• \$\begingroup\$ @busukxuan, I'm 100% sure the third and fourth one are false. For the 3): this is {{P,Q},{P,!Q},{!P,Q},{!P,!Q}} (not in this order) which can be easily shown is a contradiction. For the 4): This is trivially a contradiction because it is P AND ... AND (NOT P) which can obviously never be true for any value of P. \$\endgroup\$ – SEJPM Jun 30 '16 at 20:57
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    \$\begingroup\$ Funny how shorter code actually requires more effort to be written. \$\endgroup\$ – user6245072 Jul 1 '16 at 7:49
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Mathematica, 12 bytes

SatisfiableQ

Well, there's a built-in...

Input format is And[Or[a, b, Not[c], Not[d]], Or[...], ...]. This does work correctly for empty sub-expressions, because Or[] is False and And[] is True.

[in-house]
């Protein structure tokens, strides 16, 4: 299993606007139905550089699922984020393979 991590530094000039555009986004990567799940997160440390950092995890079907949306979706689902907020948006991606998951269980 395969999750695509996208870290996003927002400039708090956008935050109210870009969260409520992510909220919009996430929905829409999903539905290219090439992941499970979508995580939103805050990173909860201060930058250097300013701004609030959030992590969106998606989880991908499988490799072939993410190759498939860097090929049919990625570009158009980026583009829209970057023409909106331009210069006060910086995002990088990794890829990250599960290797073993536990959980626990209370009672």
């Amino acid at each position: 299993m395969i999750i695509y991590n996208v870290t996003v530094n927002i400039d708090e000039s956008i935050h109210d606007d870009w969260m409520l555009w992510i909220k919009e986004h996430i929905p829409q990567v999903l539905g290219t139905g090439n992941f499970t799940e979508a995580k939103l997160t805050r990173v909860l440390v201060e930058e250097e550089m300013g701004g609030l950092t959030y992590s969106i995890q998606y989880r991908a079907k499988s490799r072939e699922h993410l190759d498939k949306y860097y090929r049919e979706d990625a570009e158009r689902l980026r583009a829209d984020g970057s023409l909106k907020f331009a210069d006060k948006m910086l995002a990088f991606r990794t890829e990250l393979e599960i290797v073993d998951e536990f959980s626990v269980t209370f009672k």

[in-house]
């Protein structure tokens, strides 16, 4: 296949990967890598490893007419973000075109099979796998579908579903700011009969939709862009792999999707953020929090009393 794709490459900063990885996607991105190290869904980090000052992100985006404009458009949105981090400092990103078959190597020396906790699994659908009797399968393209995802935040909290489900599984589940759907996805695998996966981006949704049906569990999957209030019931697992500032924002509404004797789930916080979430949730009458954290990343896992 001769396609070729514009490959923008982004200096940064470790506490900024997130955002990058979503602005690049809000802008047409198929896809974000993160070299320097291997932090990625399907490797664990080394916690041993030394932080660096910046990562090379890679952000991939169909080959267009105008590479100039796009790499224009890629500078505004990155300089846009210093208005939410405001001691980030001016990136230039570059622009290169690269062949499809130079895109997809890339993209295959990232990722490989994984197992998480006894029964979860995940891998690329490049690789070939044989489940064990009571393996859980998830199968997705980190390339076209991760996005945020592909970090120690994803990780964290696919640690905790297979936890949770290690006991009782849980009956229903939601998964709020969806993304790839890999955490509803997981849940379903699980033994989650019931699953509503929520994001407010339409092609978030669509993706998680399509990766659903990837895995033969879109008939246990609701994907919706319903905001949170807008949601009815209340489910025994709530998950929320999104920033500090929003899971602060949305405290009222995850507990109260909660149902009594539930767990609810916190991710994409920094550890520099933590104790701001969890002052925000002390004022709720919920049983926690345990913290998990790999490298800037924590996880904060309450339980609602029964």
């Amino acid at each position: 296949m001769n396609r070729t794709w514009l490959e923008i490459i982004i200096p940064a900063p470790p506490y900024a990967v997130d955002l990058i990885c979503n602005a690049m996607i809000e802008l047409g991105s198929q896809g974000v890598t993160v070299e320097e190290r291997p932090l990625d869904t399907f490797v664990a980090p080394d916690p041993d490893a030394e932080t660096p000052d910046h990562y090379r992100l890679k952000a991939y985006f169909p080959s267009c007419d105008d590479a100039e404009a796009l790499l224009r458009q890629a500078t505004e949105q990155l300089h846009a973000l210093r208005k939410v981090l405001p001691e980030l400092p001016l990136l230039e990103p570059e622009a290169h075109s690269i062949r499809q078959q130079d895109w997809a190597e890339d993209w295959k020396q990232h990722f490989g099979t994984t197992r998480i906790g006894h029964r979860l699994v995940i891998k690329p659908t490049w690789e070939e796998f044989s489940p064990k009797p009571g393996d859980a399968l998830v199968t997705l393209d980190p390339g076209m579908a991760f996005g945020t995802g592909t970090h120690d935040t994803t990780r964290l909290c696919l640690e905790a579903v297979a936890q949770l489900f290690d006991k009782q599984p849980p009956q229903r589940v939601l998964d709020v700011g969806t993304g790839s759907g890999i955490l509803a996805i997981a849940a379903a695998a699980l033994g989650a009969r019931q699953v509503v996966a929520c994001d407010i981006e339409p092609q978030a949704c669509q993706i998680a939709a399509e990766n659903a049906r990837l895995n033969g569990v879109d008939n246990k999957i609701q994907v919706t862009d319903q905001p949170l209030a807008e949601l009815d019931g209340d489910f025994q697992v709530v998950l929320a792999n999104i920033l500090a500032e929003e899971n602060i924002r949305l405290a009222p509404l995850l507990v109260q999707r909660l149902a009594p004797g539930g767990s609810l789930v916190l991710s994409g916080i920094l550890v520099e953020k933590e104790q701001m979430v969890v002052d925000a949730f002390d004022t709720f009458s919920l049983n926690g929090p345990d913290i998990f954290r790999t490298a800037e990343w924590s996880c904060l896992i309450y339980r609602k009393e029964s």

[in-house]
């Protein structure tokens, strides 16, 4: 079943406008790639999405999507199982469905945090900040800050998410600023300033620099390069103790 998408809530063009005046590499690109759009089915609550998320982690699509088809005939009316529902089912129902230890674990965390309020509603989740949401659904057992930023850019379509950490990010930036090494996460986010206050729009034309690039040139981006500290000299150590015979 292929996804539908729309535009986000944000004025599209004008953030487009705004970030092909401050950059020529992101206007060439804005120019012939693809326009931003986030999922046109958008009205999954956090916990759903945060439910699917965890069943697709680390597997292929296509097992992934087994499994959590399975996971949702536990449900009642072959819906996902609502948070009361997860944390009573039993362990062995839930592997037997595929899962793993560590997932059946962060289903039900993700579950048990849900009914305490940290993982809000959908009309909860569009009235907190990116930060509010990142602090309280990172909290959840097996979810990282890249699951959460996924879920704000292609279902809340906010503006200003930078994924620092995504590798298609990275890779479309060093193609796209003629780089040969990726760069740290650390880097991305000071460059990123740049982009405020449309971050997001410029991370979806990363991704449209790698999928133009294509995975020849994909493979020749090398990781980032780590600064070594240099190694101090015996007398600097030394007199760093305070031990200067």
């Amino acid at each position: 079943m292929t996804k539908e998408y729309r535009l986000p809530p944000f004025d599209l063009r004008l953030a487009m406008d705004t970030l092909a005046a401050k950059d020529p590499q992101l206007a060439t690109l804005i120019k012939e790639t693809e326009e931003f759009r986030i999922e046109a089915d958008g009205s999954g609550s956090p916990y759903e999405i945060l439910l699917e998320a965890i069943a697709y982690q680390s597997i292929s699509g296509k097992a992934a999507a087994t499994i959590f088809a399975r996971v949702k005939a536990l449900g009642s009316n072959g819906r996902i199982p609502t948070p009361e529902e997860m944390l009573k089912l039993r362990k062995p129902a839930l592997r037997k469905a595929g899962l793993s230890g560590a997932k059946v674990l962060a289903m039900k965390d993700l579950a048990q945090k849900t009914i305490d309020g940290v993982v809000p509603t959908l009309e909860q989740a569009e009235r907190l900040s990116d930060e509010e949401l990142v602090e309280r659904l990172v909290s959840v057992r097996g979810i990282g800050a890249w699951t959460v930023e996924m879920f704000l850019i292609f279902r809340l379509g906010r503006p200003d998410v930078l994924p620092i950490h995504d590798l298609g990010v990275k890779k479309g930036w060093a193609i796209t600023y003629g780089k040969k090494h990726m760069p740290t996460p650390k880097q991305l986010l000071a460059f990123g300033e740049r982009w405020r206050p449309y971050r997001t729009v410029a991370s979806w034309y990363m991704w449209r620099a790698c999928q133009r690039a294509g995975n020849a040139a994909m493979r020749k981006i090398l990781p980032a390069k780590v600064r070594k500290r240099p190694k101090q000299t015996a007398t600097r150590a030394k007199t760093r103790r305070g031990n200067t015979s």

For the record, a solution which receives the list-based format from the challenge and does the conversion itself is 44 bytes, but the OP clarified in a comment that any format is fine as long as it doesn't encode any additional information:

SatisfiableQ[Or@@Join[#,Not/@#2]&@@@And@@#]&
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  • 18
    \$\begingroup\$ Because Mathematica... \$\endgroup\$ – Leaky Nun Jun 30 '16 at 13:24
  • 11
    \$\begingroup\$ Mathematica really have a insane number of builtin ._. \$\endgroup\$ – TuxCrafting Jun 30 '16 at 13:27
  • 3
    \$\begingroup\$ @TùxCräftîñg Indeed. \$\endgroup\$ – jpmc26 Jun 30 '16 at 16:20
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    \$\begingroup\$ For split-second, I thought this answer was written in an obscure, stacked-based esolang where, by mere chance, the command sequence S a t i s f i a b l e Q would solve the problem. Only then, reading comprehension knocked on the door... \$\endgroup\$ – ojdo Jun 30 '16 at 21:00